The Maldives is one of four Muslim majority countries in South Asia. The contemporary Islamic Republic of the Maldives frames itself as a “100 percent Muslim nation.” The state religion is Islam, all 380,000 citizens are Muslims by law, and the practice of other religions is prohibited. Ever since the first Muslim exposure, probably in the 10th century, Islam has gradually evolved into a sociocultural configuration that affects most domains of archipelagic society and culture. It shapes foreign relations, informs legislation, and influences arts and architecture, as well as language and scripture. Scholarship of Islam and Islamization in the Maldives acknowledges the historical trajectories of the appropriation of Islam as well as its contemporary relevance in Maldivian identity and state politics.
Himanshu Prabha Ray
Archaeologically, the presence of fishing groups is attested in the coastal areas of the western Indian Ocean as early as the seventh millennium bce. A history of these groups shows that they diversified into sailing, trading, pearling, and other occupations over time. By the third and second millennium bce, there is evidence for the use of certain varieties of fish for ornamentation and religious offerings, especially in the Harappan culture of the Indus valley. By the early centuries of the Common Era, a complex relationship developed between several occupational groups involved in fishing and sailing, such as shipbuilders, sailors, merchants, fishermen, and religious personnel, and this is evident from the connections that these coastal groups forged with those located inland as well as those based across the seas. Sailing across the seas involved sharing of knowledge not only of wind systems and navigation but also of boatbuilding and means of identifying different regions of the coast. In this, coastal shrines played a dual role. They functioned as markers to orient sailing vessels, but more importantly were centers of worship that brought together both inland and coastal communities.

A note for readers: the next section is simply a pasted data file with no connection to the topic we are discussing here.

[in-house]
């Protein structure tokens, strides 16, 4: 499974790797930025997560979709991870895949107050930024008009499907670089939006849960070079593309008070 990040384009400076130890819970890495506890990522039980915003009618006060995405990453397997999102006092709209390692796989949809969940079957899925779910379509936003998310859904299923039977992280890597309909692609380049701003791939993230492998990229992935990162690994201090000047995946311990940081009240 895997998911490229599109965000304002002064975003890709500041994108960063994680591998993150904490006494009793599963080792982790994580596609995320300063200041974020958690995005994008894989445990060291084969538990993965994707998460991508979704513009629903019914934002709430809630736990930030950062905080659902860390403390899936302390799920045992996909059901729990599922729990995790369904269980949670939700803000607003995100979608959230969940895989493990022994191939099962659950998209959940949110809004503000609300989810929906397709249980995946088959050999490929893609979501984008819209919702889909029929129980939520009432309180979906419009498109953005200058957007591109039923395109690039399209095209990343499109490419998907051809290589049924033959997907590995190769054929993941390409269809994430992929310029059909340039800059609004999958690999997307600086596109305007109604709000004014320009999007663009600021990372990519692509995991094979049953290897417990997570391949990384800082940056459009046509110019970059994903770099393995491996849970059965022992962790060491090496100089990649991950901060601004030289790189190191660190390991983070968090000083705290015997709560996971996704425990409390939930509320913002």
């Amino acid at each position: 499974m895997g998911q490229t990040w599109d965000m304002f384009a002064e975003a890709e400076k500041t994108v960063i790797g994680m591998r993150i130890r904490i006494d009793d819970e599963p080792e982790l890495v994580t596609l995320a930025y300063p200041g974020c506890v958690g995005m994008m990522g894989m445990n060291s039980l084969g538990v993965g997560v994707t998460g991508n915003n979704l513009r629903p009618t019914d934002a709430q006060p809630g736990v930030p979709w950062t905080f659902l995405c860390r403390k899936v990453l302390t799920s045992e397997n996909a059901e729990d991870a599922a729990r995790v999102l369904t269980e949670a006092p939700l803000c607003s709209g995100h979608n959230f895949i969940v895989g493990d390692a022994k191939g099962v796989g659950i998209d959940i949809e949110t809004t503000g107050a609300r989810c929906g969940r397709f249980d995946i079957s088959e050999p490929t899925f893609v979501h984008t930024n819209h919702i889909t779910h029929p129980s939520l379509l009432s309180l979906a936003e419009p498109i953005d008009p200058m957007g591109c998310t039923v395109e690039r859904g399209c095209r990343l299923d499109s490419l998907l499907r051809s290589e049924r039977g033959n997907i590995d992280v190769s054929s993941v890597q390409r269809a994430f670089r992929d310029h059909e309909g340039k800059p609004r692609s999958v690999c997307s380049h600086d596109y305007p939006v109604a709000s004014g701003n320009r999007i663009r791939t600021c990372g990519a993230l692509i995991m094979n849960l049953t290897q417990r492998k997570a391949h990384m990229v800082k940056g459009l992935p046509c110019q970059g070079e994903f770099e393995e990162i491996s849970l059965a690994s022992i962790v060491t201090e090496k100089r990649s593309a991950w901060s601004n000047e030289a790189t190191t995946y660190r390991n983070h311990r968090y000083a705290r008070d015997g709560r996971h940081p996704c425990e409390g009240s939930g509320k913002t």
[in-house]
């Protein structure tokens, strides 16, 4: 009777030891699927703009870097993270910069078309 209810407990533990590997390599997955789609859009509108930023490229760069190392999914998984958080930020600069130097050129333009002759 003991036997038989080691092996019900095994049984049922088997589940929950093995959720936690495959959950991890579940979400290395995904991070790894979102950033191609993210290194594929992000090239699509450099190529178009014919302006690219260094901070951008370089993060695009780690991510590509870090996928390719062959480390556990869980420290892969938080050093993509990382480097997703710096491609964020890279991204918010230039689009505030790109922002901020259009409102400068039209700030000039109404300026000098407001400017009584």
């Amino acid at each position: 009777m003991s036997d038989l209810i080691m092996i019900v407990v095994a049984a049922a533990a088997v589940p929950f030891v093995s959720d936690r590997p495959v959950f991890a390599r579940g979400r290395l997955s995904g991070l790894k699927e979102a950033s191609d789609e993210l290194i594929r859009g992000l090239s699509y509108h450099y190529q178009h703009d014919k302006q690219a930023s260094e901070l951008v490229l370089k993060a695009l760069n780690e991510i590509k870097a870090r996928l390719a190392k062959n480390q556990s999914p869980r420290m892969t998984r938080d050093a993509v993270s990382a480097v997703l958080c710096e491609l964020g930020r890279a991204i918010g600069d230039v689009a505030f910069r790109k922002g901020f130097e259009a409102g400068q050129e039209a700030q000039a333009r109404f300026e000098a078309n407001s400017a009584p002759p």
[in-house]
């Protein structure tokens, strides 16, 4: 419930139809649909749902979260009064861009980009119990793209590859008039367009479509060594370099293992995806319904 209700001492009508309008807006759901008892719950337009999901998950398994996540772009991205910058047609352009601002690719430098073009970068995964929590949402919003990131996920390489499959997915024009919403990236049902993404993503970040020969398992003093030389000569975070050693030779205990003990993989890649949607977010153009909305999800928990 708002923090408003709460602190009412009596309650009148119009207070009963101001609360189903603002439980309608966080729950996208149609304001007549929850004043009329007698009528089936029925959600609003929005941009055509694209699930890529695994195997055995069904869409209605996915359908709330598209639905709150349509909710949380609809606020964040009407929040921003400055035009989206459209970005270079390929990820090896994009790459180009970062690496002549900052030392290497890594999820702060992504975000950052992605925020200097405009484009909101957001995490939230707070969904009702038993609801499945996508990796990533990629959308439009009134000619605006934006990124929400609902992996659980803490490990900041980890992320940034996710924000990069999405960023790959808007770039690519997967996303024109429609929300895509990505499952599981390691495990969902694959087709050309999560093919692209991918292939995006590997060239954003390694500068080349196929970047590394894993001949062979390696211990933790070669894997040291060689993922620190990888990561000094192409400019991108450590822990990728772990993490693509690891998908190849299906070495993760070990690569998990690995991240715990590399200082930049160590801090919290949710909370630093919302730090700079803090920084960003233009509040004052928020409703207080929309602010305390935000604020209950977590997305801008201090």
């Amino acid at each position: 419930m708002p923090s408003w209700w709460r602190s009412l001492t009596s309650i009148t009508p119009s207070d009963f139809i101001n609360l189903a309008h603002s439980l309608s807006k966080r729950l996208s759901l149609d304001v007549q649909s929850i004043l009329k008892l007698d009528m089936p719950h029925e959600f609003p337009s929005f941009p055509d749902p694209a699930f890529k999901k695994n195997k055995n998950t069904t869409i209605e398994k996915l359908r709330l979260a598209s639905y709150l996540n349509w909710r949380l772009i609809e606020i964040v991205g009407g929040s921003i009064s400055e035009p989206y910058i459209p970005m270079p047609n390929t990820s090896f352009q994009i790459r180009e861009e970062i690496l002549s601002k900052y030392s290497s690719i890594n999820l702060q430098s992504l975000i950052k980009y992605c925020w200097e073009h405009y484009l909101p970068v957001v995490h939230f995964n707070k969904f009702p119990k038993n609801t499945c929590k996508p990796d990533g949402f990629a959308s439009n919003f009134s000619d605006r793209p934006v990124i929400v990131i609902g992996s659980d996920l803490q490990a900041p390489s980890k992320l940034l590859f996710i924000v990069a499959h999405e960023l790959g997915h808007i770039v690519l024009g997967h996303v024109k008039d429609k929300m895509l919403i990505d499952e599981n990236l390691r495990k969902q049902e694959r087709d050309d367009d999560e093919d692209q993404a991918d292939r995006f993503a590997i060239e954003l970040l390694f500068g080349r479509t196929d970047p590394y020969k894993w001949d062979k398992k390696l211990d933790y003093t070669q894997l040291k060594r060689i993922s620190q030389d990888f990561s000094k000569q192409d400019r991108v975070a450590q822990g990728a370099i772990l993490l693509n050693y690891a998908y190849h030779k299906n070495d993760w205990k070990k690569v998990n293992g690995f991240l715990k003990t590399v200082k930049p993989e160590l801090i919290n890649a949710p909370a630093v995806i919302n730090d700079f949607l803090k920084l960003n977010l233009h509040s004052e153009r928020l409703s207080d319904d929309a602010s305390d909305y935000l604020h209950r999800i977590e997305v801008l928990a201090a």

Carola Erika Lorea
The struggle against untouchability, the religious history of Bengal, and the study of postcolonial displacement in South Asia can hardly be considered without paying attention to a roughly two-hundred-year-old low-caste religious and social movement called Matua. The Matua community counts at present fifty million followers, according to its leaders. It is scattered across a large area and connected through a trans-local network of preachers, pilgrims, institutions, print, and religious commodities. Most Matua followers are found in West Bengal; in southern Bangladesh, where the movement emerged in the 19th century; and in provinces where refugees from East Bengal have resettled since the 1950s, especially Assam; Tripura; the Andaman Islands; Uttarakhand; and the Dandakaranya area at the border of Orissa, Chhattisgarh, and Madhya Pradesh. Building upon an older Vaishnava devotional stream, the religious community initiated by Harichand Thakur (1812–1878) and consolidated by his son Guruchand Thakur (1847–1937) developed hand in hand with the Namashudra movement for the social upliftment of the lower castes. Rebelling against social marginalization and untouchability, and promising salvation through ecstatic singing and dancing, the Matua community triggered a massive mobilization in rural East Bengal. Partition and displacement have disrupted the unity of the Matua movement, now scattered on both sides of the hastily drawn Indo-Bangladesh border. The institutional side of the Matua community emerged as a powerful political subject, deeply entangled with refugee politics, borderland issues, and Hindu nationalism. In the 21st century, the Matua community represents a key element in electoral politics and a crucial factor for understanding the relation between religion, displacement, and caste, within and beyond Bengal.